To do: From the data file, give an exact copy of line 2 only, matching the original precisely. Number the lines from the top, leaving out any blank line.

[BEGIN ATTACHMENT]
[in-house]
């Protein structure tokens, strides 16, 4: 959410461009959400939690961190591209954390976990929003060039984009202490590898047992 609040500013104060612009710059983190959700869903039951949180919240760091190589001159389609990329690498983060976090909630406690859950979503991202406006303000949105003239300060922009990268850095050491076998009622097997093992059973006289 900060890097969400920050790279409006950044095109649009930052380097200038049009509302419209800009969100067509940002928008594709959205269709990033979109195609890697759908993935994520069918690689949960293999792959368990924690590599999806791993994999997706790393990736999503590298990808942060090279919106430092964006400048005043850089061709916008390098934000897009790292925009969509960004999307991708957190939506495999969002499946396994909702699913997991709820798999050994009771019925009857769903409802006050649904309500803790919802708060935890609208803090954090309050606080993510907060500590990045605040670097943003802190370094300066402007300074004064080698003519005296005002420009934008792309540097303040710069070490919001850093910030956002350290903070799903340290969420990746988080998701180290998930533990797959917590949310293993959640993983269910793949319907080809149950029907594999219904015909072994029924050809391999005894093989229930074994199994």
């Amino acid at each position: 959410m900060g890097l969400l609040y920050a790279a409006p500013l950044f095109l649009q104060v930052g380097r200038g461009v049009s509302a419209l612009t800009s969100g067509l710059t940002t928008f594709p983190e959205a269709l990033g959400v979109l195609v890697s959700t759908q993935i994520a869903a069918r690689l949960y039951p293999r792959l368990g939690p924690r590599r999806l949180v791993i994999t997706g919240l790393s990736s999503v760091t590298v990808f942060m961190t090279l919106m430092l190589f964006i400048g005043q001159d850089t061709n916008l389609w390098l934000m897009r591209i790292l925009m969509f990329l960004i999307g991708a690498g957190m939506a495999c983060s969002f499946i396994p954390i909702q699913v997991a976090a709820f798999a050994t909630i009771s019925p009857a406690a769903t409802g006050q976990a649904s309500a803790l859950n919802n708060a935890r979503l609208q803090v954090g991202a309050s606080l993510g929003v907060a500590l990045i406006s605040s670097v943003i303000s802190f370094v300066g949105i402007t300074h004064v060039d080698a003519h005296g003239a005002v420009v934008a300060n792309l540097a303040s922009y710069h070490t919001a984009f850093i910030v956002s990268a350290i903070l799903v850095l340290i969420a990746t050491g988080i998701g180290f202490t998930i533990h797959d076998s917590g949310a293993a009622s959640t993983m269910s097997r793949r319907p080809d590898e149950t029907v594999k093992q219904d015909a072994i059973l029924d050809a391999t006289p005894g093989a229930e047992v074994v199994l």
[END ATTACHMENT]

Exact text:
């Protein structure tokens, strides 16, 4: 959410461009959400939690961190591209954390976990929003060039984009202490590898047992 609040500013104060612009710059983190959700869903039951949180919240760091190589001159389609990329690498983060976090909630406690859950979503991202406006303000949105003239300060922009990268850095050491076998009622097997093992059973006289 900060890097969400920050790279409006950044095109649009930052380097200038049009509302419209800009969100067509940002928008594709959205269709990033979109195609890697759908993935994520069918690689949960293999792959368990924690590599999806791993994999997706790393990736999503590298990808942060090279919106430092964006400048005043850089061709916008390098934000897009790292925009969509960004999307991708957190939506495999969002499946396994909702699913997991709820798999050994009771019925009857769903409802006050649904309500803790919802708060935890609208803090954090309050606080993510907060500590990045605040670097943003802190370094300066402007300074004064080698003519005296005002420009934008792309540097303040710069070490919001850093910030956002350290903070799903340290969420990746988080998701180290998930533990797959917590949310293993959640993983269910793949319907080809149950029907594999219904015909072994029924050809391999005894093989229930074994199994």